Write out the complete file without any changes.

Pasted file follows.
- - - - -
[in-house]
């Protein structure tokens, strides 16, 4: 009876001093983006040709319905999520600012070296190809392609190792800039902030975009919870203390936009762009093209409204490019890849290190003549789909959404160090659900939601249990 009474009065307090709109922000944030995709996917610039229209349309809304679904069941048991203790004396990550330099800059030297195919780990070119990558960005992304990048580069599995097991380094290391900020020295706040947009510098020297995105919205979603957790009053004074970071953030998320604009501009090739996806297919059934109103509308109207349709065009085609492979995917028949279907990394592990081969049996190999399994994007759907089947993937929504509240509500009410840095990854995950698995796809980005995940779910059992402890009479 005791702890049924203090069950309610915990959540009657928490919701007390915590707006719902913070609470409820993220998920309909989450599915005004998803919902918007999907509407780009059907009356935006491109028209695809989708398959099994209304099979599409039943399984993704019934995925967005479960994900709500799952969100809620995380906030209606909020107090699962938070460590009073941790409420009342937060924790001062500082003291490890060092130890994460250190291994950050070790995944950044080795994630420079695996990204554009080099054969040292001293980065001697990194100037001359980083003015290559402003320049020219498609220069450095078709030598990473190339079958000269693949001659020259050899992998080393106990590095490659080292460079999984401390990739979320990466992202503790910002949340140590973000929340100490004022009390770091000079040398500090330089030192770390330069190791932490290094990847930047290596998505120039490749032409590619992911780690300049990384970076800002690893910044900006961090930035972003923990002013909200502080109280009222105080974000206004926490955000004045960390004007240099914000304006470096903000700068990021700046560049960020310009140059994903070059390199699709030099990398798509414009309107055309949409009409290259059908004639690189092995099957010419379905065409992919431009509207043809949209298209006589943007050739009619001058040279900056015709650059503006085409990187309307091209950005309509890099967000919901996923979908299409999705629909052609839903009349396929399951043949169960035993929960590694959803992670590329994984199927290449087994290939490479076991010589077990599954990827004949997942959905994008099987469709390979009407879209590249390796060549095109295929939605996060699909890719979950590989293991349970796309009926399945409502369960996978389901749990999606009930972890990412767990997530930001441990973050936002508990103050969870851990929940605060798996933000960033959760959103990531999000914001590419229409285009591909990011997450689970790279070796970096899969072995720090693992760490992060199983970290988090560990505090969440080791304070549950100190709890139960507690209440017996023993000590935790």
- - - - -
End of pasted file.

[in-house]
């Protein structure tokens, strides 16, 4: 009876001093983006040709319905999520600012070296190809392609190792800039902030975009919870203390936009762009093209409204490019890849290190003549789909959404160090659900939601249990 009474009065307090709109922000944030995709996917610039229209349309809304679904069941048991203790004396990550330099800059030297195919780990070119990558960005992304990048580069599995097991380094290391900020020295706040947009510098020297995105919205979603957790009053004074970071953030998320604009501009090739996806297919059934109103509308109207349709065009085609492979995917028949279907990394592990081969049996190999399994994007759907089947993937929504509240509500009410840095990854995950698995796809980005995940779910059992402890009479 005791702890049924203090069950309610915990959540009657928490919701007390915590707006719902913070609470409820993220998920309909989450599915005004998803919902918007999907509407780009059907009356935006491109028209695809989708398959099994209304099979599409039943399984993704019934995925967005479960994900709500799952969100809620995380906030209606909020107090699962938070460590009073941790409420009342937060924790001062500082003291490890060092130890994460250190291994950050070790995944950044080795994630420079695996990204554009080099054969040292001293980065001697990194100037001359980083003015290559402003320049020219498609220069450095078709030598990473190339079958000269693949001659020259050899992998080393106990590095490659080292460079999984401390990739979320990466992202503790910002949340140590973000929340100490004022009390770091000079040398500090330089030192770390330069190791932490290094990847930047290596998505120039490749032409590619992911780690300049990384970076800002690893910044900006961090930035972003923990002013909200502080109280009222105080974000206004926490955000004045960390004007240099914000304006470096903000700068990021700046560049960020310009140059994903070059390199699709030099990398798509414009309107055309949409009409290259059908004639690189092995099957010419379905065409992919431009509207043809949209298209006589943007050739009619001058040279900056015709650059503006085409990187309307091209950005309509890099967000919901996923979908299409999705629909052609839903009349396929399951043949169960035993929960590694959803992670590329994984199927290449087994290939490479076991010589077990599954990827004949997942959905994008099987469709390979009407879209590249390796060549095109295929939605996060699909890719979950590989293991349970796309009926399945409502369960996978389901749990999606009930972890990412767990997530930001441990973050936002508990103050969870851990929940605060798996933000960033959760959103990531999000914001590419229409285009591909990011997450689970790279070796970096899969072995720090693992760490992060199983970290988090560990505090969440080791304070549950100190709890139960507690209440017996023993000590935790």